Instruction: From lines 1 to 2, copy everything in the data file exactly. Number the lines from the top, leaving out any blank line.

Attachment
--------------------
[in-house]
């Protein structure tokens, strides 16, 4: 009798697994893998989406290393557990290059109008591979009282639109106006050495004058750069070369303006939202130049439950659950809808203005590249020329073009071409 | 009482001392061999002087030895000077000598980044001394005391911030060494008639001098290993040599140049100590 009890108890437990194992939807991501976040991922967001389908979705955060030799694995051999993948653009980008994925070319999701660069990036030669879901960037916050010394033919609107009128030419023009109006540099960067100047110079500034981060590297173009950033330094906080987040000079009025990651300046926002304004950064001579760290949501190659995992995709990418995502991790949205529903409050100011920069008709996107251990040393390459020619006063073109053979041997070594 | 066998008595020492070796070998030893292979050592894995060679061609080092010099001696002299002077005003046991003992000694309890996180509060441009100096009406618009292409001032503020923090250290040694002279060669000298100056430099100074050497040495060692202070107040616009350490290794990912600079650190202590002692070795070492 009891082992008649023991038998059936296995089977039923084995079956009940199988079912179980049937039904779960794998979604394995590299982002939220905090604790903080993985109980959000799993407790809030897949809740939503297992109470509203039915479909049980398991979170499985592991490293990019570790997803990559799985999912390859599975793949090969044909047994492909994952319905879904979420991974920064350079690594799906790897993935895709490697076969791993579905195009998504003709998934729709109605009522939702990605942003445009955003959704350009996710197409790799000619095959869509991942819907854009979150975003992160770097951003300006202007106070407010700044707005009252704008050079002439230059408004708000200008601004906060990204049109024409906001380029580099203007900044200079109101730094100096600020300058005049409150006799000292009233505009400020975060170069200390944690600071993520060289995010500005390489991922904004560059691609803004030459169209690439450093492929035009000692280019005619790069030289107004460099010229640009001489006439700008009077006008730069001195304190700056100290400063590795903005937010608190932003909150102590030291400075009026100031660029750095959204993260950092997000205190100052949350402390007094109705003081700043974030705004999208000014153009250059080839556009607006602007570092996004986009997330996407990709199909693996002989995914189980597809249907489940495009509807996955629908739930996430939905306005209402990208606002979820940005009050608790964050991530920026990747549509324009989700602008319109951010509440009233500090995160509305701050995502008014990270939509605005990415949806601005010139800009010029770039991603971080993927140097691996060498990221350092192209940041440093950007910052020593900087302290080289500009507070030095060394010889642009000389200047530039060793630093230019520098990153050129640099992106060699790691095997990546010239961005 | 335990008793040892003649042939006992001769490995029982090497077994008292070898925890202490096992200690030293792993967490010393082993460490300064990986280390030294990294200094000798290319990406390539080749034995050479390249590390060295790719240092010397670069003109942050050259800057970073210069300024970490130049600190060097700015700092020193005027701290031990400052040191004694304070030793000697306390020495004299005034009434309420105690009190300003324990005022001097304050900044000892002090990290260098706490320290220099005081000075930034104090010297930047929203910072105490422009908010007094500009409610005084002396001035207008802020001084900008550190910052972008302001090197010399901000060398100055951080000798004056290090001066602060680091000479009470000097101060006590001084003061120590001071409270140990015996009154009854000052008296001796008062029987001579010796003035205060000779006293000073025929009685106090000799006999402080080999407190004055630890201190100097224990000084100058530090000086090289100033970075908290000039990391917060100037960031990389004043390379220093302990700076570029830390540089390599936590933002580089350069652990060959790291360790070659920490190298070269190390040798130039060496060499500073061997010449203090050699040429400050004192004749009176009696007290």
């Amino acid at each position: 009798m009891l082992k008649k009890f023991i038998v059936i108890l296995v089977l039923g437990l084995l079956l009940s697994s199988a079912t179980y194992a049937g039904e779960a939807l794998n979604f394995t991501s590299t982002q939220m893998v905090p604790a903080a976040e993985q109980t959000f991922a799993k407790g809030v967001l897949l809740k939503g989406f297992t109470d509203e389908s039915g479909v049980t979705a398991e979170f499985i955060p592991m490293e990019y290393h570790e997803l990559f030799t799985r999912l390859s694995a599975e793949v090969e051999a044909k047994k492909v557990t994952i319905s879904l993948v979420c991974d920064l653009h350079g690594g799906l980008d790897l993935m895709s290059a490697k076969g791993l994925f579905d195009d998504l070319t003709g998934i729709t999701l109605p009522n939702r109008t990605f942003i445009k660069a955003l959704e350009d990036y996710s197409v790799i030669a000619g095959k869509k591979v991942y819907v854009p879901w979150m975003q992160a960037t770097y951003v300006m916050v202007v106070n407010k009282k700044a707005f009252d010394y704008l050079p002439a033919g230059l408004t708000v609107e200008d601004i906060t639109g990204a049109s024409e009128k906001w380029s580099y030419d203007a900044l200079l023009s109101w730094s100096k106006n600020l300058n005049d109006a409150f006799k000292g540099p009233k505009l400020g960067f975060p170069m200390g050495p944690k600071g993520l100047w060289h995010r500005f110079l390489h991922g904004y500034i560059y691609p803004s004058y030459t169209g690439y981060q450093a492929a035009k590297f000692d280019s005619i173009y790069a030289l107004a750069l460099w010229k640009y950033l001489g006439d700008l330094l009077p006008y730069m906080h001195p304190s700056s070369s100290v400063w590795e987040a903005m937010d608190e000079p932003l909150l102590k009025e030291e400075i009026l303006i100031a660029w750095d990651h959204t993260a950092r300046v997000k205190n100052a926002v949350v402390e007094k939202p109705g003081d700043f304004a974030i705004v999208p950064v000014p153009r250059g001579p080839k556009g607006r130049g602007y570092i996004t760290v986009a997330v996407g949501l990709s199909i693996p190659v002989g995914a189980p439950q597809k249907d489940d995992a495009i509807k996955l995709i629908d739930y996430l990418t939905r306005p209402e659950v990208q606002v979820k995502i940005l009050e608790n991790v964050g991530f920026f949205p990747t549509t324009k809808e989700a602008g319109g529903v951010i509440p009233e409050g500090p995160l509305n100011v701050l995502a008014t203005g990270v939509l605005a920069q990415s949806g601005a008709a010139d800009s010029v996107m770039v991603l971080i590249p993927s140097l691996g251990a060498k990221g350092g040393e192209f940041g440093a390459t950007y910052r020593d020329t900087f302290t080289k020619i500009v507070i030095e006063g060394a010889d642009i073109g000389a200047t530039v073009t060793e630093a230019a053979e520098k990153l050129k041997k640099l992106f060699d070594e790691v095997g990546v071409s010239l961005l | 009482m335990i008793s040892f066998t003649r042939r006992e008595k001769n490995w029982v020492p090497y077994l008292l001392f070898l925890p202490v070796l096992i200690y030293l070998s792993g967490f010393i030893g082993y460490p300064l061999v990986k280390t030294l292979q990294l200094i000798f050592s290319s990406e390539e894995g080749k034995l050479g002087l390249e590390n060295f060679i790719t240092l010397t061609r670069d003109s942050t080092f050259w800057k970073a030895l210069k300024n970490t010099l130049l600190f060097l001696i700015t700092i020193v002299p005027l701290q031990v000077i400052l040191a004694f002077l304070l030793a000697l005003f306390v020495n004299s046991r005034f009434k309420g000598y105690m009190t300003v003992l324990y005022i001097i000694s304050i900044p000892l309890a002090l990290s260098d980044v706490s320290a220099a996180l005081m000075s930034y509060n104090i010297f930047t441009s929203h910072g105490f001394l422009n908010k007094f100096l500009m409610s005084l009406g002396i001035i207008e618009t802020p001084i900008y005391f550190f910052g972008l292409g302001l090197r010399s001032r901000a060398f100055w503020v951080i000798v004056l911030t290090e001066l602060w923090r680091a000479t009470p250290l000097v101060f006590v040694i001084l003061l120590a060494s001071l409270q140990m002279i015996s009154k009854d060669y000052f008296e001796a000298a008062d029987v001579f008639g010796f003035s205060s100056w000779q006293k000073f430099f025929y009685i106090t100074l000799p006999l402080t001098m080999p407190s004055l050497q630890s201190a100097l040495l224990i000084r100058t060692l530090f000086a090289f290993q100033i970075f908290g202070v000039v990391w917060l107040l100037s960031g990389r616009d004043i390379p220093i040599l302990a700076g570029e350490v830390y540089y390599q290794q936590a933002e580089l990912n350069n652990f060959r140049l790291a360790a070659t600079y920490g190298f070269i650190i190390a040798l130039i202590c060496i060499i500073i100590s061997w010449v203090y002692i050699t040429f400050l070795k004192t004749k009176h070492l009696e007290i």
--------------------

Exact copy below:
[in-house]
């Protein structure tokens, strides 16, 4: 009798697994893998989406290393557990290059109008591979009282639109106006050495004058750069070369303006939202130049439950659950809808203005590249020329073009071409 | 009482001392061999002087030895000077000598980044001394005391911030060494008639001098290993040599140049100590 009890108890437990194992939807991501976040991922967001389908979705955060030799694995051999993948653009980008994925070319999701660069990036030669879901960037916050010394033919609107009128030419023009109006540099960067100047110079500034981060590297173009950033330094906080987040000079009025990651300046926002304004950064001579760290949501190659995992995709990418995502991790949205529903409050100011920069008709996107251990040393390459020619006063073109053979041997070594 | 066998008595020492070796070998030893292979050592894995060679061609080092010099001696002299002077005003046991003992000694309890996180509060441009100096009406618009292409001032503020923090250290040694002279060669000298100056430099100074050497040495060692202070107040616009350490290794990912600079650190202590002692070795070492 009891082992008649023991038998059936296995089977039923084995079956009940199988079912179980049937039904779960794998979604394995590299982002939220905090604790903080993985109980959000799993407790809030897949809740939503297992109470509203039915479909049980398991979170499985592991490293990019570790997803990559799985999912390859599975793949090969044909047994492909994952319905879904979420991974920064350079690594799906790897993935895709490697076969791993579905195009998504003709998934729709109605009522939702990605942003445009955003959704350009996710197409790799000619095959869509991942819907854009979150975003992160770097951003300006202007106070407010700044707005009252704008050079002439230059408004708000200008601004906060990204049109024409906001380029580099203007900044200079109101730094100096600020300058005049409150006799000292009233505009400020975060170069200390944690600071993520060289995010500005390489991922904004560059691609803004030459169209690439450093492929035009000692280019005619790069030289107004460099010229640009001489006439700008009077006008730069001195304190700056100290400063590795903005937010608190932003909150102590030291400075009026100031660029750095959204993260950092997000205190100052949350402390007094109705003081700043974030705004999208000014153009250059080839556009607006602007570092996004986009997330996407990709199909693996002989995914189980597809249907489940495009509807996955629908739930996430939905306005209402990208606002979820940005009050608790964050991530920026990747549509324009989700602008319109951010509440009233500090995160509305701050995502008014990270939509605005990415949806601005010139800009010029770039991603971080993927140097691996060498990221350092192209940041440093950007910052020593900087302290080289500009507070030095060394010889642009000389200047530039060793630093230019520098990153050129640099992106060699790691095997990546010239961005 | 335990008793040892003649042939006992001769490995029982090497077994008292070898925890202490096992200690030293792993967490010393082993460490300064990986280390030294990294200094000798290319990406390539080749034995050479390249590390060295790719240092010397670069003109942050050259800057970073210069300024970490130049600190060097700015700092020193005027701290031990400052040191004694304070030793000697306390020495004299005034009434309420105690009190300003324990005022001097304050900044000892002090990290260098706490320290220099005081000075930034104090010297930047929203910072105490422009908010007094500009409610005084002396001035207008802020001084900008550190910052972008302001090197010399901000060398100055951080000798004056290090001066602060680091000479009470000097101060006590001084003061120590001071409270140990015996009154009854000052008296001796008062029987001579010796003035205060000779006293000073025929009685106090000799006999402080080999407190004055630890201190100097224990000084100058530090000086090289100033970075908290000039990391917060100037960031990389004043390379220093302990700076570029830390540089390599936590933002580089350069652990060959790291360790070659920490190298070269190390040798130039060496060499500073061997010449203090050699040429400050004192004749009176009696007290």